On the first night that Windows 8 was available for download, a supposed 500,000 downloads were recorded. Apple does not release information on such numbers, but we expect that since iOS updates are now pushed to devices, the numbers are quite generous. Meanwhile we should also consider the following fact for long-term evolution of the platform: Windows 8 supports all apps that have worked in the past for Windows 7. This means, for example, your Windows 8 tablet will be able to run Photoshop without a problem. That said, the Apple App Store has always been in a better position than competitors in regards to app piracy, while PC apps have been pirated rampantly for quite a few years now.
You’ve got to check out a column at this point by Chris Davies entitled Windows 8 proves there’s more to tablets than iPad. There you’ll see a whole different perspective on how the tablet market may be unfolding.
The first Windows 8 PC was given out for free to 5,000 developers at Microsoft BUILD, this giving the platform a boost in regards to app development, or so they would hope. If you’ll take a look at the analysis column your humble narrator wrote on the day of release, Windows 8, Microsoft’s Great Touch-based Hope, you’ll see that I do have some big confidence in that the platform will perform at least well enough to send Windows into an upward trend in consumers. You can also see our Windows 8 Complete Guide for all the information you might need on the OS as a whole.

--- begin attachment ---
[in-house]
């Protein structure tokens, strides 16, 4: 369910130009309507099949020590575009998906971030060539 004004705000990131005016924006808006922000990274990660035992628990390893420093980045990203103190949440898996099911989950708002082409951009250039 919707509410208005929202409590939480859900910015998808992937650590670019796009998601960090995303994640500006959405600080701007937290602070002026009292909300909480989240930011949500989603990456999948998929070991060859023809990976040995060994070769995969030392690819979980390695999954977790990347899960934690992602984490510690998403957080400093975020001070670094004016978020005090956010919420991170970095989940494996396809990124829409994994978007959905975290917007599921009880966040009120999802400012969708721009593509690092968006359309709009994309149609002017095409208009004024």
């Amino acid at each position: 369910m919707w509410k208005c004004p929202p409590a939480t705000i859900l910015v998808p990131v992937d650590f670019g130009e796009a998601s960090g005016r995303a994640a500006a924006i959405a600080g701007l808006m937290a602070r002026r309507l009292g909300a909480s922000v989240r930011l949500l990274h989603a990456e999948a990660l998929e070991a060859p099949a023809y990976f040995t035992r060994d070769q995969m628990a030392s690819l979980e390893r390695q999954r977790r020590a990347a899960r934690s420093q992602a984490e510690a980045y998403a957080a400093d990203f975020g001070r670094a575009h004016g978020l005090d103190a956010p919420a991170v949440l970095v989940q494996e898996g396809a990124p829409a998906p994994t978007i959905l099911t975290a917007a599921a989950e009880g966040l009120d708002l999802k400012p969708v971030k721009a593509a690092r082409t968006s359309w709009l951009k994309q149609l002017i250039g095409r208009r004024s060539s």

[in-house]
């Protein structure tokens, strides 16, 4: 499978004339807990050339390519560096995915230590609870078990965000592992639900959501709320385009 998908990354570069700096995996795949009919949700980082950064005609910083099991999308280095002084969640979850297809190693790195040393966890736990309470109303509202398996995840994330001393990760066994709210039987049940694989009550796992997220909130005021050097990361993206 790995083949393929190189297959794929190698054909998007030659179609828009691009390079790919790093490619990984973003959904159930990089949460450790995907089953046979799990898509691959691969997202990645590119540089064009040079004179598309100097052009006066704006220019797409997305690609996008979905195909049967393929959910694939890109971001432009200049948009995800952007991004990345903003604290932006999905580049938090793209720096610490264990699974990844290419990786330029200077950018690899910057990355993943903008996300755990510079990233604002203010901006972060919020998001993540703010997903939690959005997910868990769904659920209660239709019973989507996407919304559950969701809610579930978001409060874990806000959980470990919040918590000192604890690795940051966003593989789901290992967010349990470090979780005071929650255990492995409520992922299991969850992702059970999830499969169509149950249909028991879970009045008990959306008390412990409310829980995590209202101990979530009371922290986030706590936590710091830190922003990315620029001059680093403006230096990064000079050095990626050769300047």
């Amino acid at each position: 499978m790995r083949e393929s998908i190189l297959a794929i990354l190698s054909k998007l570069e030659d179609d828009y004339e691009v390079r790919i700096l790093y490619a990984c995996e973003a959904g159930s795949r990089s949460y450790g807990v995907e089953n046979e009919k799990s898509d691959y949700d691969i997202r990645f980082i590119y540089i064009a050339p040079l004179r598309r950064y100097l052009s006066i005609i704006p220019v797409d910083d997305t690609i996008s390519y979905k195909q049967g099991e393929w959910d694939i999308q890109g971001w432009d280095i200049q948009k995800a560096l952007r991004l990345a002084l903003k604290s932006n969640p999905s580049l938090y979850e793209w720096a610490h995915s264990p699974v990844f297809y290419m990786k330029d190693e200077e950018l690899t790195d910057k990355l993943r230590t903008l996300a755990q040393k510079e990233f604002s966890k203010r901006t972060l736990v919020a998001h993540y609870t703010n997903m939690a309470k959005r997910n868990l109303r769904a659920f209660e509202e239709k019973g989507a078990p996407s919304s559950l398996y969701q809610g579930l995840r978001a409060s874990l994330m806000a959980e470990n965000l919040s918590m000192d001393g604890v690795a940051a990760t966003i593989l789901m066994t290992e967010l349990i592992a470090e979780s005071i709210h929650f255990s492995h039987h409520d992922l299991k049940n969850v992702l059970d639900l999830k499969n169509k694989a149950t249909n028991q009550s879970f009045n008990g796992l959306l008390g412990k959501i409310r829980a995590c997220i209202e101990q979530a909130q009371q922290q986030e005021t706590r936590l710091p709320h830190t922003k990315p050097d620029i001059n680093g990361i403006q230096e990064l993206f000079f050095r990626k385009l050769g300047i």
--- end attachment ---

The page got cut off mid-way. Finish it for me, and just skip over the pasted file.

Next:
Now will the Windows 8 tablet ecosystem have a chance at knocking the iPad out of its tablet-dominant position? I really don’t think that the iPad has dominance over the tablet market – it’s not a tablet! Apple will never tell you that they’ve got a tablet for sale, they’ve got an iPad for sale. As Chris Davies will tell you, not everyone loves the iPad and, believe it or not, some people purchase tablet computers just so they can run Android, even if they have to hack them to get it. US retailer Best Buy is taking tablets seriously with a massive floor setting – Android clearly dominates the floor with sheer numbers.
If the Windows 8 tablet is able to carve out another niche the way the iPad has, it will sell well. The reason the iPad sells well is that people don’t go shopping for a tablet, they go shopping for an iPad. If people realize they can get a tablet version of their PC running Windows and they see this as the easier choice before re-learning another OS, iOS or Android (or maybe even BlackBerry), Microsoft will have a winner on their hands.
Chris Burns is currently head editor for SlashGear and executive editor for Android Community. Based in Minneapolis, Minnesota, he's responsible for editorial decisions made for the USA-based day-team of SG and AC and he uses an iPad 3 as a VCR. Follow him @ t_chrisburns and inside Google+ at http://chrisburns.co/+ for tech, gadget, and design news galore.
The opinions expressed are those of the author and do not necessarily represent those of SlashGear